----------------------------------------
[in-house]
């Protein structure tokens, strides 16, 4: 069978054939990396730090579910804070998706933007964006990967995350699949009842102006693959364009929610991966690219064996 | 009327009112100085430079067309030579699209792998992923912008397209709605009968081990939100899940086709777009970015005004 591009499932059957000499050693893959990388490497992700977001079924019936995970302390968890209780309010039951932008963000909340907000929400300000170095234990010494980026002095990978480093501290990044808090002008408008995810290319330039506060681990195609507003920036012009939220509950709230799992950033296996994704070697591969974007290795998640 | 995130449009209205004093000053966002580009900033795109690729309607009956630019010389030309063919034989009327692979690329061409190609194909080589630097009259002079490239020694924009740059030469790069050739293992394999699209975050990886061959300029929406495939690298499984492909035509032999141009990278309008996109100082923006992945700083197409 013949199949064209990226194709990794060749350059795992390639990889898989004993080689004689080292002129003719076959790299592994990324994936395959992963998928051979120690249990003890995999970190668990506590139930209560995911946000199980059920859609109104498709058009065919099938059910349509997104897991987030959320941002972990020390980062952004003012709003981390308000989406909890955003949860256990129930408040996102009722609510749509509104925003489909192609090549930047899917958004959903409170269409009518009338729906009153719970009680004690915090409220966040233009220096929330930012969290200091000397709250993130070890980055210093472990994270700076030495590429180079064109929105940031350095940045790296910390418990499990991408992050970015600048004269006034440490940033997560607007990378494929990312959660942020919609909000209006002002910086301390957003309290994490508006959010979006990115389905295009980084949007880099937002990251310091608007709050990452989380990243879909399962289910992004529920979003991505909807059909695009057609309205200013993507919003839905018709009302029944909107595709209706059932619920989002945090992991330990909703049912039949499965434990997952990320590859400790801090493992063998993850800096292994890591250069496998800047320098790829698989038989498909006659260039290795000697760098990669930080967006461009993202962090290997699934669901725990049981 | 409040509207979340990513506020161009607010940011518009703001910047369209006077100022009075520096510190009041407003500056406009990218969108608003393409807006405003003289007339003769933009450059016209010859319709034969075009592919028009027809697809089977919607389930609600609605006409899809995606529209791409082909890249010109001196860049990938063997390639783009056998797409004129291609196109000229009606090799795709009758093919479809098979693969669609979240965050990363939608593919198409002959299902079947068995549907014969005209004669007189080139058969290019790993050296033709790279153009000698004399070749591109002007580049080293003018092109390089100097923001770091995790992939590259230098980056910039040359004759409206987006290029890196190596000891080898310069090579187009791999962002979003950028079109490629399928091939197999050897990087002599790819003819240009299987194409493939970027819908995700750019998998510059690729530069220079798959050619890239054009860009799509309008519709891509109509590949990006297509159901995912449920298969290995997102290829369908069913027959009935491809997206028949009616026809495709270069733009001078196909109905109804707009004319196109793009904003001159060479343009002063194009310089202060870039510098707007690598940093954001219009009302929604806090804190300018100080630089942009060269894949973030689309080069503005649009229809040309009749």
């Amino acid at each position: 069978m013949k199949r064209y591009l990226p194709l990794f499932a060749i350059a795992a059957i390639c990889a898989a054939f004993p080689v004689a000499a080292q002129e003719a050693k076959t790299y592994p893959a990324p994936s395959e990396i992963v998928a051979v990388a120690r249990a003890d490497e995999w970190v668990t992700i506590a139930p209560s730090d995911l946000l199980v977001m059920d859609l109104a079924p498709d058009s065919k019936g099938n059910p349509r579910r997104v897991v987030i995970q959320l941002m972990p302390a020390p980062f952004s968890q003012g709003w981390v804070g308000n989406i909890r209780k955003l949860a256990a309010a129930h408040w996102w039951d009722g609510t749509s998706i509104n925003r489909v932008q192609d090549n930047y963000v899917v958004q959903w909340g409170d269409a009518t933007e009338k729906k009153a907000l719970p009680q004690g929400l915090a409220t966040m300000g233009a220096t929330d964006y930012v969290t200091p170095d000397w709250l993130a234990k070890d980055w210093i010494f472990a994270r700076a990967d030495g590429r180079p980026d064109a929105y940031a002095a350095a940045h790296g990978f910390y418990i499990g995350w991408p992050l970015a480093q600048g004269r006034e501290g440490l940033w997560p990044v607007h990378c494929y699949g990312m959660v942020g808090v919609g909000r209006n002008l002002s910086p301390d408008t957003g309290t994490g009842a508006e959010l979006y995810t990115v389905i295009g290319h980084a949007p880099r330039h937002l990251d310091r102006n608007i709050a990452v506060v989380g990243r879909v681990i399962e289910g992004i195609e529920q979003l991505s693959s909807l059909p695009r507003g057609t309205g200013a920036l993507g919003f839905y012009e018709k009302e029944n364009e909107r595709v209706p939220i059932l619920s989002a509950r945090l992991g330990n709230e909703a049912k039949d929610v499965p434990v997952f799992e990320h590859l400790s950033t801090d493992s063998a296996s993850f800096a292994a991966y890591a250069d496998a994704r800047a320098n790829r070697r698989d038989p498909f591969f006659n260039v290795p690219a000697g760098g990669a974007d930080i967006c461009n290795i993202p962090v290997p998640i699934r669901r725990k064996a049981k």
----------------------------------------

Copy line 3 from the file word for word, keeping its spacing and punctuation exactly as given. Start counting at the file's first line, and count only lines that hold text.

């Amino acid at each position: 069978m013949k199949r064209y591009l990226p194709l990794f499932a060749i350059a795992a059957i390639c990889a898989a054939f004993p080689v004689a000499a080292q002129e003719a050693k076959t790299y592994p893959a990324p994936s395959e990396i992963v998928a051979v990388a120690r249990a003890d490497e995999w970190v668990t992700i506590a139930p209560s730090d995911l946000l199980v977001m059920d859609l109104a079924p498709d058009s065919k019936g099938n059910p349509r579910r997104v897991v987030i995970q959320l941002m972990p302390a020390p980062f952004s968890q003012g709003w981390v804070g308000n989406i909890r209780k955003l949860a256990a309010a129930h408040w996102w039951d009722g609510t749509s998706i509104n925003r489909v932008q192609d090549n930047y963000v899917v958004q959903w909340g409170d269409a009518t933007e009338k729906k009153a907000l719970p009680q004690g929400l915090a409220t966040m300000g233009a220096t929330d964006y930012v969290t200091p170095d000397w709250l993130a234990k070890d980055w210093i010494f472990a994270r700076a990967d030495g590429r180079p980026d064109a929105y940031a002095a350095a940045h790296g990978f910390y418990i499990g995350w991408p992050l970015a480093q600048g004269r006034e501290g440490l940033w997560p990044v607007h990378c494929y699949g990312m959660v942020g808090v919609g909000r209006n002008l002002s910086p301390d408008t957003g309290t994490g009842a508006e959010l979006y995810t990115v389905i295009g290319h980084a949007p880099r330039h937002l990251d310091r102006n608007i709050a990452v506060v989380g990243r879909v681990i399962e289910g992004i195609e529920q979003l991505s693959s909807l059909p695009r507003g057609t309205g200013a920036l993507g919003f839905y012009e018709k009302e029944n364009e909107r595709v209706p939220i059932l619920s989002a509950r945090l992991g330990n709230e909703a049912k039949d929610v499965p434990v997952f799992e990320h590859l400790s950033t801090d493992s063998a296996s993850f800096a292994a991966y890591a250069d496998a994704r800047a320098n790829r070697r698989d038989p498909f591969f006659n260039v290795p690219a000697g760098g990669a974007d930080i967006c461009n290795i993202p962090v290997p998640i699934r669901r725990k064996a049981k």